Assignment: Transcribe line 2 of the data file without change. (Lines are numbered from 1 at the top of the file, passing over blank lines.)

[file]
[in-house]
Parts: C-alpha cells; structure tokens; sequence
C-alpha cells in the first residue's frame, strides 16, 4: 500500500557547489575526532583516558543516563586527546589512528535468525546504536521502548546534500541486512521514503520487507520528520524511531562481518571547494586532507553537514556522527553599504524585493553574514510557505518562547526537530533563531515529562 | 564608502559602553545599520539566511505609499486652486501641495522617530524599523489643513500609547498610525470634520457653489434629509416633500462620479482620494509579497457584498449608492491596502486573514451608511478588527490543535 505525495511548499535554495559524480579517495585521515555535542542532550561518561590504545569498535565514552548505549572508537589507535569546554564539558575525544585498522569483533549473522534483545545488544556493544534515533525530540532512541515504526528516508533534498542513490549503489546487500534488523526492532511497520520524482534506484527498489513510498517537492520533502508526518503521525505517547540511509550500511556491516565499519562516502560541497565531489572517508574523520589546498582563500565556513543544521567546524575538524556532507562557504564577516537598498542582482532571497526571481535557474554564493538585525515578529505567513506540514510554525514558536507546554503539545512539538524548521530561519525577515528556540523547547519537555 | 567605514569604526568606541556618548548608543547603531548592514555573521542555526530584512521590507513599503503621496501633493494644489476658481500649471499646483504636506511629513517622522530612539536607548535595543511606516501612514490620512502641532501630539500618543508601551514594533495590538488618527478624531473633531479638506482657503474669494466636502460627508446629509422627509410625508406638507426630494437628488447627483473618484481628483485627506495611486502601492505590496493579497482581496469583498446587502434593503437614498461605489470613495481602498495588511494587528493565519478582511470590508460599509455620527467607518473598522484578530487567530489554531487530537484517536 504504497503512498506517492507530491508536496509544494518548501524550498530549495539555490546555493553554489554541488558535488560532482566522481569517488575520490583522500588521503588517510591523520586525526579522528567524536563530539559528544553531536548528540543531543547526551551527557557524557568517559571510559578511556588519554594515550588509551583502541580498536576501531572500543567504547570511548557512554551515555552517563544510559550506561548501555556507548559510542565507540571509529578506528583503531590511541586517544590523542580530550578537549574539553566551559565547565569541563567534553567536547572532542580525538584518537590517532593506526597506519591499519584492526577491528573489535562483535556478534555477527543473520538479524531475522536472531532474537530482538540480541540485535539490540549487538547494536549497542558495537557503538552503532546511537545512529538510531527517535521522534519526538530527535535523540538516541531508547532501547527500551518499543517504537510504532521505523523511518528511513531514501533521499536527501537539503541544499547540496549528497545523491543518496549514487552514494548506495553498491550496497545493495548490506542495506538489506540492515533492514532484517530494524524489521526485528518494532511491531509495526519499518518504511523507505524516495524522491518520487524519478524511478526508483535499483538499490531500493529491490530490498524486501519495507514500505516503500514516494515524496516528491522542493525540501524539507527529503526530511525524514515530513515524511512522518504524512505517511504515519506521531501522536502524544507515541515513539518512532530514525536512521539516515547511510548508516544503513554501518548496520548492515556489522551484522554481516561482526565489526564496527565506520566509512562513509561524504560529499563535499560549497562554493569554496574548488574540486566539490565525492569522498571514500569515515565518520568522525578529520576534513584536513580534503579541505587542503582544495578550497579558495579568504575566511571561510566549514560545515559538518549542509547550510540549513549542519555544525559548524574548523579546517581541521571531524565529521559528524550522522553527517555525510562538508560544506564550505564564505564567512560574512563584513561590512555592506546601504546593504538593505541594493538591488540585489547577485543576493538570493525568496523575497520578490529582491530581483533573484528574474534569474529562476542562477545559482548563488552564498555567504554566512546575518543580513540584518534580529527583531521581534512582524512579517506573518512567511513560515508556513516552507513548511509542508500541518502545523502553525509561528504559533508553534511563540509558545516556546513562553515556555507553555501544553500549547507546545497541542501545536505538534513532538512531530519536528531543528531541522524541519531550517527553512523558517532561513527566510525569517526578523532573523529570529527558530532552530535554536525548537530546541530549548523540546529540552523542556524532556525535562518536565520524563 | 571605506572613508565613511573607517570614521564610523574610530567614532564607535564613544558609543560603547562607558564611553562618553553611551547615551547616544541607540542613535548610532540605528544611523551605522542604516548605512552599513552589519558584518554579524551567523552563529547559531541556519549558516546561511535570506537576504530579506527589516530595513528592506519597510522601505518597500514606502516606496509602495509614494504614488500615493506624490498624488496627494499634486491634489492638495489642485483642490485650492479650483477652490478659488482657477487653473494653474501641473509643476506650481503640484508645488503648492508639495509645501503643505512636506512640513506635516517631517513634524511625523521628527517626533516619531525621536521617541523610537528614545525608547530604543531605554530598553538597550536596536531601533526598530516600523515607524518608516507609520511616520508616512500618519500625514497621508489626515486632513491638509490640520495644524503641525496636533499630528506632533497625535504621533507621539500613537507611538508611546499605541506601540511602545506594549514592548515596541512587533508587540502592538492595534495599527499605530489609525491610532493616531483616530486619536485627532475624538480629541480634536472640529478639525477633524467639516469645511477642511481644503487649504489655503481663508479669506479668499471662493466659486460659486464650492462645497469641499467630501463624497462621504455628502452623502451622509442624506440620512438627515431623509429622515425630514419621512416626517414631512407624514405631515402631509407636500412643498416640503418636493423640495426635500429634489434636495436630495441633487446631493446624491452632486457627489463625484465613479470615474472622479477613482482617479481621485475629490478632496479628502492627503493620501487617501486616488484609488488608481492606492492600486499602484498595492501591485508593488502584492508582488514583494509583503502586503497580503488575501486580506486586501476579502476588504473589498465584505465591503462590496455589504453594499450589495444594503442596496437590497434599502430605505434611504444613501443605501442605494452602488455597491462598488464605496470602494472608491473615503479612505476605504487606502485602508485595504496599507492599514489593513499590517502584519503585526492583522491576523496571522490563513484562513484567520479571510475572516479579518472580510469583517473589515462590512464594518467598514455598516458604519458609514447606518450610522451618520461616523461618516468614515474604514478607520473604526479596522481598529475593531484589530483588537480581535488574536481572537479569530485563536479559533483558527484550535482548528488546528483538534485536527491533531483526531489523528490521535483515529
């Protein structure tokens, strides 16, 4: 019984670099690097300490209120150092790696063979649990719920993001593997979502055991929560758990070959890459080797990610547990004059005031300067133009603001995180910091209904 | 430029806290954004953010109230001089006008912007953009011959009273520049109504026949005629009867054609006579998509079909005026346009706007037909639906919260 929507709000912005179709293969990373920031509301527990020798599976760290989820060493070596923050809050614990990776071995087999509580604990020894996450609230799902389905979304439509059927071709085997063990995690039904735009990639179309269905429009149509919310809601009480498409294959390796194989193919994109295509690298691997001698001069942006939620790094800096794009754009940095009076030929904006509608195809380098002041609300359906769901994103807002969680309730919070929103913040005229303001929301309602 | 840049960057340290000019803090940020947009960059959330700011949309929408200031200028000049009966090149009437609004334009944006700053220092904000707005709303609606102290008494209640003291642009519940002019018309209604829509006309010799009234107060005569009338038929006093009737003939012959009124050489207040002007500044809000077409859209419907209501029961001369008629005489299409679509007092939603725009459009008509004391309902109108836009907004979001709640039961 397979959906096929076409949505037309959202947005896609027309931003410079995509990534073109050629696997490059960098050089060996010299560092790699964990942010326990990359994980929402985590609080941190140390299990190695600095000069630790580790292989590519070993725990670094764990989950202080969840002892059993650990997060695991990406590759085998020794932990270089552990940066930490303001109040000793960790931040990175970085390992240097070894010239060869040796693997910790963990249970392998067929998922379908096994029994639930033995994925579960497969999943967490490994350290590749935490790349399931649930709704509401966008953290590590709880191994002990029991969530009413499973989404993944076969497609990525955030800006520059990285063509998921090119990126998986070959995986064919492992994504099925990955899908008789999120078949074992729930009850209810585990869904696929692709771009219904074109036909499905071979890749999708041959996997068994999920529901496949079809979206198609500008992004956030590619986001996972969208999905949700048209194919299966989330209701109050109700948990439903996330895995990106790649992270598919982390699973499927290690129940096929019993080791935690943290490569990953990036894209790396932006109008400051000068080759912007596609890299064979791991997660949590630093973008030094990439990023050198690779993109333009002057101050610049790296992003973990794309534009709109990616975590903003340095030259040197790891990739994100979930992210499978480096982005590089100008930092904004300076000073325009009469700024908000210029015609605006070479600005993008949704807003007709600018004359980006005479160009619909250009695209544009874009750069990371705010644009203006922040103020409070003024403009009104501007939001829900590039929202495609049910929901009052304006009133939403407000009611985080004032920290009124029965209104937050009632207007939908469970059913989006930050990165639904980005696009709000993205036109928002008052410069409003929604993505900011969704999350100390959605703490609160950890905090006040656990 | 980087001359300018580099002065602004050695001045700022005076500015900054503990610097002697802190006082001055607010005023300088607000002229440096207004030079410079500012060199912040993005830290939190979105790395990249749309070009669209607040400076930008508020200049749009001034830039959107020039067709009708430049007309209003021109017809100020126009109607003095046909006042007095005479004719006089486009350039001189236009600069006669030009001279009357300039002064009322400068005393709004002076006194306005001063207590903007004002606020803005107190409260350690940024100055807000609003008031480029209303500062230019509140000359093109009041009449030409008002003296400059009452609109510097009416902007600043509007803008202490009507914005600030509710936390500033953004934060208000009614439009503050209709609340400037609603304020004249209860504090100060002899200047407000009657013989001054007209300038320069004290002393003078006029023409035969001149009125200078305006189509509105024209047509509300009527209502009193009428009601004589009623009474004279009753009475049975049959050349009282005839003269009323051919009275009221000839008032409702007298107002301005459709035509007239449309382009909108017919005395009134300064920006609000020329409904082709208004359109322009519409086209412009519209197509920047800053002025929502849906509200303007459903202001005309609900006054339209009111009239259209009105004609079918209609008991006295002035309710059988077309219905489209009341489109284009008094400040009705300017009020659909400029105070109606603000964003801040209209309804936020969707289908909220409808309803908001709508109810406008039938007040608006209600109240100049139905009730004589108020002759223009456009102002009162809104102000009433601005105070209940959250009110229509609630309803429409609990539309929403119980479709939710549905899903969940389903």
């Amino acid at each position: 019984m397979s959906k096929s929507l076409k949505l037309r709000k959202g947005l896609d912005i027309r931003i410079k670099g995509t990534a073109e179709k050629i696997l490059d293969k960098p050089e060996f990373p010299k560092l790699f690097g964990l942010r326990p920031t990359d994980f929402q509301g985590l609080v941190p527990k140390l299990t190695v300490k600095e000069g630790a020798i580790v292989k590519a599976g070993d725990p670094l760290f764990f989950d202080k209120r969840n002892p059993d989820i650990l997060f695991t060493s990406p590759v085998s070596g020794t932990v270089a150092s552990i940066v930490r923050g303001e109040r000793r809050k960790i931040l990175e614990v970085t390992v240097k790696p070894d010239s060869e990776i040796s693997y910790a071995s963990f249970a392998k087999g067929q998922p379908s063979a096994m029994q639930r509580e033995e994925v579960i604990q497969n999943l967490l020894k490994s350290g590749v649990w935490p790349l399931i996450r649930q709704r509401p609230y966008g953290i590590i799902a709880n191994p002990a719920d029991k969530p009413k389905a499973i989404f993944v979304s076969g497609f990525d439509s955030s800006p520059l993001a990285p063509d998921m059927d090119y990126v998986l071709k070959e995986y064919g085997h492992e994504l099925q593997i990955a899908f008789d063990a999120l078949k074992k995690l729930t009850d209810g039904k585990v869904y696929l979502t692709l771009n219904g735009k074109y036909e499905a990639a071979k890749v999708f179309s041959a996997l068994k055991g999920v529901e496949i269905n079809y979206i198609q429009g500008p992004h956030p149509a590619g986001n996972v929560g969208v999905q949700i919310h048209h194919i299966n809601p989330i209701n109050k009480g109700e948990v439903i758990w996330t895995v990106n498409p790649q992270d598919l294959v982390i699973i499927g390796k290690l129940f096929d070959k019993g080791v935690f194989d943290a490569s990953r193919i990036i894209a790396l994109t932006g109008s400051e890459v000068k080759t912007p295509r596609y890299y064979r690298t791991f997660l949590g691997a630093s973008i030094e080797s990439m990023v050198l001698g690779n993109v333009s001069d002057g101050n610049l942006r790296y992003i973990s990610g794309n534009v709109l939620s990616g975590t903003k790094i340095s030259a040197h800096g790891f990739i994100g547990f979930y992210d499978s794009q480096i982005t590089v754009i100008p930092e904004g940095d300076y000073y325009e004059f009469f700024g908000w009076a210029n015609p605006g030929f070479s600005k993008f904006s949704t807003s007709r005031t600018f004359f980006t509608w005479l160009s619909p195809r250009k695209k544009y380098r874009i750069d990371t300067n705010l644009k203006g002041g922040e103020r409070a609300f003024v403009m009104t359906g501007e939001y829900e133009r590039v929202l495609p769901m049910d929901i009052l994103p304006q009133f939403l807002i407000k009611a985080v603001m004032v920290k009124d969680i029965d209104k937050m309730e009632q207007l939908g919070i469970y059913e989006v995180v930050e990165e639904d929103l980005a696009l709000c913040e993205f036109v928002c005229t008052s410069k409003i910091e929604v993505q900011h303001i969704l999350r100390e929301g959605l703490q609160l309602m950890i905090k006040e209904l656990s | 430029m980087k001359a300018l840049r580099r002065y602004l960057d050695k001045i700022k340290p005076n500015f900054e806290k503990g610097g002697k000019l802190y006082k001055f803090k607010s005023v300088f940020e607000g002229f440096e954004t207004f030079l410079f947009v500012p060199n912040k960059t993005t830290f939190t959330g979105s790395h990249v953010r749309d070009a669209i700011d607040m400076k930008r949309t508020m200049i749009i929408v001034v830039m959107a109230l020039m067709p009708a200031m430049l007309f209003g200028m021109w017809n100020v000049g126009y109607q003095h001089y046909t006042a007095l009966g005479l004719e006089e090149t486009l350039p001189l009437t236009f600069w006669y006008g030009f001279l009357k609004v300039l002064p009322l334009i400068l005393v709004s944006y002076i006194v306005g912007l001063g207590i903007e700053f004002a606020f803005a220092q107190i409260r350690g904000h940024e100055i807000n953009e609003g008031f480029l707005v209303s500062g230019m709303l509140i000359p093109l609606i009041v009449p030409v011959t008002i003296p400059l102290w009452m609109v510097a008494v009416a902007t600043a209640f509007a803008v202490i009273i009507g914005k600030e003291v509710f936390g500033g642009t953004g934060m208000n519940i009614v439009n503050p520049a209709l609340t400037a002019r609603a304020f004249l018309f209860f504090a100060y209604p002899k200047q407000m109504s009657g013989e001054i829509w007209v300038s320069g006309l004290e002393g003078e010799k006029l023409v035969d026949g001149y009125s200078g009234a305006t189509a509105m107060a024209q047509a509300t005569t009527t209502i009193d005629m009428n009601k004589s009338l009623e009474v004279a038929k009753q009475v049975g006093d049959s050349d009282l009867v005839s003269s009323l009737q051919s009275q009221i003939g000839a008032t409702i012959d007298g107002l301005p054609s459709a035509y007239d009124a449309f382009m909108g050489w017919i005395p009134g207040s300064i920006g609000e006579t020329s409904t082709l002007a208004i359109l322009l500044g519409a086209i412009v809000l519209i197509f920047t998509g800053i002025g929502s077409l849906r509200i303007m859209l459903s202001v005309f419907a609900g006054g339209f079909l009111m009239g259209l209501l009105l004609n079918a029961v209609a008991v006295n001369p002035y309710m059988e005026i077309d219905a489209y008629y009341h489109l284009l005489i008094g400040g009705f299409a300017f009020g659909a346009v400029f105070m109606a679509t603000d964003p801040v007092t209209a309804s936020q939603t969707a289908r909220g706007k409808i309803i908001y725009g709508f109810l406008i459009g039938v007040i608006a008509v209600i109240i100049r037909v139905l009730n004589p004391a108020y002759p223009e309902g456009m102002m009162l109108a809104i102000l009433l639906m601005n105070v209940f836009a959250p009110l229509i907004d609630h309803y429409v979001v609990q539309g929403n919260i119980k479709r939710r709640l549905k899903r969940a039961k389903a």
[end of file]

Parts: C-alpha cells; structure tokens; sequence